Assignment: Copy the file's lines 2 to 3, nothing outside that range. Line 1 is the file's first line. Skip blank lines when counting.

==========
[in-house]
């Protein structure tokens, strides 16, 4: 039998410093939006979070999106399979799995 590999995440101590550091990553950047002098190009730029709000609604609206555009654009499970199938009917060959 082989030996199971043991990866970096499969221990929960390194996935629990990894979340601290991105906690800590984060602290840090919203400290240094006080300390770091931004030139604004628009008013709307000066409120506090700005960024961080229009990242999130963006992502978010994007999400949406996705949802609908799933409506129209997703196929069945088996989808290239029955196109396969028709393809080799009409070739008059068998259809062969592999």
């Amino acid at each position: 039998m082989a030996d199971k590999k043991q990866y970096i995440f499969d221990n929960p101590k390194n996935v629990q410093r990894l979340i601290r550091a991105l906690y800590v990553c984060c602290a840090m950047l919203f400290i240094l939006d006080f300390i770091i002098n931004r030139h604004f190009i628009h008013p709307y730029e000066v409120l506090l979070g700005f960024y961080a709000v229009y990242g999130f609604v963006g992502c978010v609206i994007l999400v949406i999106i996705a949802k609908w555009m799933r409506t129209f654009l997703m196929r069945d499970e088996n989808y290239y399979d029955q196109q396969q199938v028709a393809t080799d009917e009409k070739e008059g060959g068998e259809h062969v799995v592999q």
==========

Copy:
């Protein structure tokens, strides 16, 4: 039998410093939006979070999106399979799995 590999995440101590550091990553950047002098190009730029709000609604609206555009654009499970199938009917060959 082989030996199971043991990866970096499969221990929960390194996935629990990894979340601290991105906690800590984060602290840090919203400290240094006080300390770091931004030139604004628009008013709307000066409120506090700005960024961080229009990242999130963006992502978010994007999400949406996705949802609908799933409506129209997703196929069945088996989808290239029955196109396969028709393809080799009409070739008059068998259809062969592999």
């Amino acid at each position: 039998m082989a030996d199971k590999k043991q990866y970096i995440f499969d221990n929960p101590k390194n996935v629990q410093r990894l979340i601290r550091a991105l906690y800590v990553c984060c602290a840090m950047l919203f400290i240094l939006d006080f300390i770091i002098n931004r030139h604004f190009i628009h008013p709307y730029e000066v409120l506090l979070g700005f960024y961080a709000v229009y990242g999130f609604v963006g992502c978010v609206i994007l999400v949406i999106i996705a949802k609908w555009m799933r409506t129209f654009l997703m196929r069945d499970e088996n989808y290239y399979d029955q196109q396969q199938v028709a393809t080799d009917e009409k070739e008059g060959g068998e259809h062969v799995v592999q």